In byte access, whether the upper or lower data bus is used is determined by whether the address is even or odd. The upper data bus is used for an even address, and the lower data bus for an odd address.
  • Page 151: Memory Areas

    Table 6.4 Data Buses Used and Valid Strobes Area Access Read/Write Address Valid Strobe Upper Data Bus Lower Data Bus Size to D to D 8-bit Byte Read — Valid Invalid access area Write — Undetermined data 16-bit Byte Read Even Valid Invalid...
  • Page 152 Area 7: Area 7 includes the on-chip RAM and registers. The space excluding the on-chip RAM and registers is external space. The on-chip RAM is enabled when the RAME bit in the system control register (SYSCR) is set to 1; when the RAME bit is cleared to 0, the on-chip RAM is disabled and the corresponding space becomes external space .
  • Page 153: Basic Bus Control Signal Timing

    6.4.5 Basic Bus Control Signal Timing 8-Bit, Three-State-Access Areas Figure 6.7 shows the timing of bus control signals for an 8-bit, three-state-access area. The upper ) is used in accesses to these areas. The LWR pin is always high. Wait states data bus (D to D can be inserted.
  • Page 154 8-Bit, Two-State-Access Areas Figure 6.8 shows the timing of bus control signals for an 8-bit, two-state-access area. The upper ) is used in accesses to these areas. The LWR pin is always high. Wait states data bus (D to D cannot be inserted.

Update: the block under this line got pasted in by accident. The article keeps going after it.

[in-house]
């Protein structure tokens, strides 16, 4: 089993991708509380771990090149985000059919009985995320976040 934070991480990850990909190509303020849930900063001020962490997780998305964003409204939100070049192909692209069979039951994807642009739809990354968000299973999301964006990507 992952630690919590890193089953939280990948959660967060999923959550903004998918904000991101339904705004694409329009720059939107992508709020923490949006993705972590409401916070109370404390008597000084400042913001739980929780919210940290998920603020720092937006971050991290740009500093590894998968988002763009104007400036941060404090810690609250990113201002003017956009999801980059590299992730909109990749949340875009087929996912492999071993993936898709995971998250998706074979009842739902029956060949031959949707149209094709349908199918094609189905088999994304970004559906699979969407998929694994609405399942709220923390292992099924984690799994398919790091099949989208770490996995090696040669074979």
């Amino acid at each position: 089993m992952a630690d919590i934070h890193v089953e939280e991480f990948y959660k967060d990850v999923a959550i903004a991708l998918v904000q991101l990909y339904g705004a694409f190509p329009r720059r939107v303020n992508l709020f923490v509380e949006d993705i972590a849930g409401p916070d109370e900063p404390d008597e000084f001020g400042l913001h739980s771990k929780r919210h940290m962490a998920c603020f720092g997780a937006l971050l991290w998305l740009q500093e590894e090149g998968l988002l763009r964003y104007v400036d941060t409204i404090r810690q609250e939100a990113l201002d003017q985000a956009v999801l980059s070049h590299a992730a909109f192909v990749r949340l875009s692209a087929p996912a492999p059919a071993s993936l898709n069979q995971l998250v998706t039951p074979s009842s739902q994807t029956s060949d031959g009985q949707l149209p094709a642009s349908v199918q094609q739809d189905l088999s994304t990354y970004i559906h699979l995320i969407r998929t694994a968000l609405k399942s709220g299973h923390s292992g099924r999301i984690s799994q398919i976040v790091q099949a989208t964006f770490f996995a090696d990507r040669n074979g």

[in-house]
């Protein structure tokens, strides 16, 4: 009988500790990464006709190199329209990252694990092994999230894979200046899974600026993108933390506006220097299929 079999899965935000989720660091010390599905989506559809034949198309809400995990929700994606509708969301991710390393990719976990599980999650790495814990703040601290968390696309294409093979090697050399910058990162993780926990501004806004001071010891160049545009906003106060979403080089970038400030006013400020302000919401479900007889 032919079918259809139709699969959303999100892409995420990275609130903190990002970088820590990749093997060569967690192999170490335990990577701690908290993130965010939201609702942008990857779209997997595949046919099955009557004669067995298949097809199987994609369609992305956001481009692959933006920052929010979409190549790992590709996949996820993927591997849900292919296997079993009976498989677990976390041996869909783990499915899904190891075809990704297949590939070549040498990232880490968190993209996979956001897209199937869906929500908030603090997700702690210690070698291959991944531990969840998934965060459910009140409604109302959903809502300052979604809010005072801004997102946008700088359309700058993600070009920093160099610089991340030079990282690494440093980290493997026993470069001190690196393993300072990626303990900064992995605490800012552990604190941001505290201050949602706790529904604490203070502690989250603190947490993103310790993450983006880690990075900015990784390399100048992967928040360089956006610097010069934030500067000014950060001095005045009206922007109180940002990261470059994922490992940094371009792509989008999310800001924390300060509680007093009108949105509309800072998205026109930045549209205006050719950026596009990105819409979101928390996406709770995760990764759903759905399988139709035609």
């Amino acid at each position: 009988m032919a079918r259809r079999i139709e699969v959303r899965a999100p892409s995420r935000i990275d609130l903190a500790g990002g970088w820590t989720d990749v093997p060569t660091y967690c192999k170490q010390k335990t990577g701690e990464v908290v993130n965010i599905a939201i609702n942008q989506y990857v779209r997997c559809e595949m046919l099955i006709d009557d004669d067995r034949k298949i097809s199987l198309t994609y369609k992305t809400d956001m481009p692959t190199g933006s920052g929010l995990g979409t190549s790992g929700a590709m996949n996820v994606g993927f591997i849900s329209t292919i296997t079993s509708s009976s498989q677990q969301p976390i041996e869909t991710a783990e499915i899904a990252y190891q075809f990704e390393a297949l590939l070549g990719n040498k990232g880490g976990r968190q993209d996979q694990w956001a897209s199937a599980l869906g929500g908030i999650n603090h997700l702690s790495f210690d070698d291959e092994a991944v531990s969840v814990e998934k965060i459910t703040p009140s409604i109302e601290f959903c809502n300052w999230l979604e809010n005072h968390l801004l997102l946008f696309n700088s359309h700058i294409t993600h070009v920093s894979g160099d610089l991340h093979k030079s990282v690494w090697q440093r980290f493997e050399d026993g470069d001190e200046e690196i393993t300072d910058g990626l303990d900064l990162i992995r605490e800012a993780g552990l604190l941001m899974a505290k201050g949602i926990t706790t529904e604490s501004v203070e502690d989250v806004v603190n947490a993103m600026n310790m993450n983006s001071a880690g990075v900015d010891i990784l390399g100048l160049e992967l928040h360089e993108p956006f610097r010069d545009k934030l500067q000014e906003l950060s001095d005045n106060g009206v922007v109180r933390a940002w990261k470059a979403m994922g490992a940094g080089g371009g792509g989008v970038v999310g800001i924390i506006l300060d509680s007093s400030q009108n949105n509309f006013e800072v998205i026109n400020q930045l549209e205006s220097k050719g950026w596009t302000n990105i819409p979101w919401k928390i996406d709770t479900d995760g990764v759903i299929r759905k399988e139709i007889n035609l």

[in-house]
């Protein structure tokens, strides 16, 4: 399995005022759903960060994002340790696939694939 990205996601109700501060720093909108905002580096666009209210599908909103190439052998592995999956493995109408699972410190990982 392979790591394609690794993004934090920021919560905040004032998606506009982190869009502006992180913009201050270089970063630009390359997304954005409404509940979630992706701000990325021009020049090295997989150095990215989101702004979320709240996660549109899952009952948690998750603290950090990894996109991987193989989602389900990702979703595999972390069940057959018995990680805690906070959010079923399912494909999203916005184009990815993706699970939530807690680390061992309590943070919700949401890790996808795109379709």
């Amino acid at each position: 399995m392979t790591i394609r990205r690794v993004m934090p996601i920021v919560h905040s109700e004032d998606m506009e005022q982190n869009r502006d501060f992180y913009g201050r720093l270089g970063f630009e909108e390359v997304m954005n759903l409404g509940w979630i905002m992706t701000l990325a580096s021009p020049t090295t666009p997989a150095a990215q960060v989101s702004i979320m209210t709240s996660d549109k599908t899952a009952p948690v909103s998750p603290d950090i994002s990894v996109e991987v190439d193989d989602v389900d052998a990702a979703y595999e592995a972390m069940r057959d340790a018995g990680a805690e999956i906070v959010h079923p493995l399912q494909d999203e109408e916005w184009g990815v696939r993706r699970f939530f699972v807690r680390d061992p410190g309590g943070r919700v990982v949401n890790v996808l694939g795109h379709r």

• Page 155 16-Bit, Three-State-Access Areas Figures 6.9 to 6.11 show the timing of bus control signals for a 16-bit, three-state-access area. In these areas, the upper data bus (D to D ) is used in accesses to even addresses and the lower data bus (D to D ) in accesses to odd addresses.
  • Page 156 Bus cycle φ Address bus Odd external address in area n to D Invalid Read access to D Valid High Write access to D Undetermined data to D Valid Note: n = 7 to 0 Figure 6.10 Bus Control Signal Timing for 16-Bit, Three-State-Access Area (2) (Byte Access to Odd Address)
  • Page 157 Bus cycle φ Address bus External address in area n Valid to D Read access to D Valid Write access Valid to D to D Valid Note: n = 7 to 0 Figure 6.11 Bus Control Signal Timing for 16-Bit, Three-State-Access Area (3) (Word Access)
  • Page 158 16-Bit, Two-State-Access Areas: Figures 6.12 to 6.14 show the timing of bus control signals for a 16-bit, two-state-access area. In these areas, the upper data bus (D to D ) is used in accesses to even addresses and the lower data bus (D to D ) in accesses to odd addresses.
  • Page 159 Bus cycle φ Address bus Odd external address in area n to D Read access Invalid to D Valid High Write access to D Undetermined data to D Valid Note: n = 7 to 0 Figure 6.13 Bus Control Signal Timing for 16-Bit, Two-State-Access Area (2) (Byte Access to Odd Address)
  • Page 160: Wait Control

    (Word Access) 6.4.6 Wait Control When accessing external space, the H8/3006 and H8/3007 can extend the bus cycle by inserting one or more wait states (T ). There are two ways of inserting wait states: (1) program wait insertion and (2) pin wait insertion using the WAIT pin.